In Exodus, we read the infinite and mercy of God proclaimed by our Lord himself to Moses. Our Responsorial Psalm this week is taken from the Book of Daniel instead from the Psalms. The verses are from the song of the three young men burning in the furnace. While St. Paul in his second letter to the early Christians of Corinth admonish them to love one another and live in Peace with each other. In the Gospel of John, we read how the Father, in so much as he love his only son, sent him to the world, not to condemn us but to save us. In our Gospel Commentary, St. Athanasius of Alexandria addresses the skeptics about the Mystery of the Holy Trinity. While Fr. Rosica of the Salt and Light Media provides the Gospel reflection for this Sunday. I suggest you read his reflection. I personally benefit from his wisdom every week.
FIRST READING: Moses then cut two stone tablets like the former, and early the next morning he went up Mount Sinai as the LORD had commanded him, taking along the two stone tablets. Having come down in a cloud, the LORD stood with him there and proclaimed his name, “LORD.” Thus the LORD passed before him and cried out, “The LORD, the LORD, a merciful and gracious God, slow to anger and rich in kindness and fidelity, Moses at once bowed down to the ground in worship. Then he said, “If I find favor with you, O Lord, do come along in our company. This is indeed a stiff-necked people; yet pardon our wickedness and sins, and receive us as your own.” - Exodus 34:4b-6.8-9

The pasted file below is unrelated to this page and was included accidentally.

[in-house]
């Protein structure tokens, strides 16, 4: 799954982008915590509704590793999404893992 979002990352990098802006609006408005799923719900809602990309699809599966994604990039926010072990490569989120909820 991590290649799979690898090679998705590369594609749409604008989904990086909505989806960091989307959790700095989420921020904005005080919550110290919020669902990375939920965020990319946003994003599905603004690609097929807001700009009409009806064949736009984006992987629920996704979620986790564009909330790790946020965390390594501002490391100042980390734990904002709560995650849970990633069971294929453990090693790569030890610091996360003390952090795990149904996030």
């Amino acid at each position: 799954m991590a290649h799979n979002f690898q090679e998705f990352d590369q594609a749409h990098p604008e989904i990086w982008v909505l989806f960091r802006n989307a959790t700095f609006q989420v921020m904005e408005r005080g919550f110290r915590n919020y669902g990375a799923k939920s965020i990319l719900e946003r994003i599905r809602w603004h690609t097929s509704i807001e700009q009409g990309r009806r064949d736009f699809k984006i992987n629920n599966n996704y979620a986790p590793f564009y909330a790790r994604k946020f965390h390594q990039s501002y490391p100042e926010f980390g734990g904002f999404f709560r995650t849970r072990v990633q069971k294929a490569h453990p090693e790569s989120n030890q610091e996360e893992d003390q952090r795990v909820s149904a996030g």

“Blessed are you, O Lord, the God of our fathers, praiseworthy and exalted above all forever; And blessed is your holy and glorious name, praiseworthy and exalted above all for all ages.
Blessed are you in the temple of your holy glory, praiseworthy and glorious above all forever.
Blessed are you on the throne of your kingdom, praiseworthy and exalted above all forever.
Blessed are you who look into the depths from your throne upon the cherubim, praiseworthy and exalted above all forever.
Blessed are you in the firmament of heaven, praiseworthy and glorious forever. - Daniel 3:184.108.40.206.56
SECOND READING: Finally, brothers, rejoice. Mend your ways, encourage one another, agree with one another, live in peace, and the God of love and peace will be with you. Greet one another with a holy kiss. All the holy ones greet you. The grace of the Lord Jesus Christ and the love of God and the fellowship of the holy Spirit be with all of you. - 2 Corinthians 13:11-13
God so loved the world that he gave his only-begotten Son, so that everyone who believes in him might not perish but might have eternal life. For God did not send his Son into the world to condemn the world, but that the world might be saved through him. Whoever believes in him will not be condemned, but whoever does not believe has already been condemned, because he has not believed in the name of the only Son of God. - John 3:16-18
“Everyone who believes in him… might have eternal life”
by Saint Athanasius, Doctor of the Church
Fools!…, how is it that you can’t stop your prying investigations into the Trinity or be content to believe it exists since you have for your guide the apostle who wrote: «Anyone who approaches God must believe that he exists and that he rewards those who seek him» (Heb 11,6)… So let no one put unnecessary questions to himself but be content with learning what is contained in Scripture…